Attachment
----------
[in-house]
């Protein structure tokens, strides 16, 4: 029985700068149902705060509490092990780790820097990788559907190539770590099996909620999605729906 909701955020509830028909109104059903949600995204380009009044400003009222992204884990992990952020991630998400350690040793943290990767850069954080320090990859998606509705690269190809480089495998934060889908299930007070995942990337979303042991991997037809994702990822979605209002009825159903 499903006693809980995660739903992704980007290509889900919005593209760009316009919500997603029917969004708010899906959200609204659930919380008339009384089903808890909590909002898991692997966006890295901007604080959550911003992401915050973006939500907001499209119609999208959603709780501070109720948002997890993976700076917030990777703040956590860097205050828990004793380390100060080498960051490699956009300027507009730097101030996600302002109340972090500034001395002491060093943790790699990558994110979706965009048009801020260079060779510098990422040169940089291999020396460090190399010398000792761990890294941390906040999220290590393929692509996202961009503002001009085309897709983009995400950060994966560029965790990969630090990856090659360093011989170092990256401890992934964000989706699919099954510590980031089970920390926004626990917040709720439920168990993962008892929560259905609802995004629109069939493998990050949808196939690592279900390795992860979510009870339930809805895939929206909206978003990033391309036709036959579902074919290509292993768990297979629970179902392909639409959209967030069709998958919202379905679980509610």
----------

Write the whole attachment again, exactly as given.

[in-house]
């Protein structure tokens, strides 16, 4: 029985700068149902705060509490092990780790820097990788559907190539770590099996909620999605729906 909701955020509830028909109104059903949600995204380009009044400003009222992204884990992990952020991630998400350690040793943290990767850069954080320090990859998606509705690269190809480089495998934060889908299930007070995942990337979303042991991997037809994702990822979605209002009825159903 499903006693809980995660739903992704980007290509889900919005593209760009316009919500997603029917969004708010899906959200609204659930919380008339009384089903808890909590909002898991692997966006890295901007604080959550911003992401915050973006939500907001499209119609999208959603709780501070109720948002997890993976700076917030990777703040956590860097205050828990004793380390100060080498960051490699956009300027507009730097101030996600302002109340972090500034001395002491060093943790790699990558994110979706965009048009801020260079060779510098990422040169940089291999020396460090190399010398000792761990890294941390906040999220290590393929692509996202961009503002001009085309897709983009995400950060994966560029965790990969630090990856090659360093011989170092990256401890992934964000989706699919099954510590980031089970920390926004626990917040709720439920168990993962008892929560259905609802995004629109069939493998990050949808196939690592279900390795992860979510009870339930809805895939929206909206978003990033391309036709036959579902074919290509292993768990297979629970179902392909639409959209967030069709998958919202379905679980509610």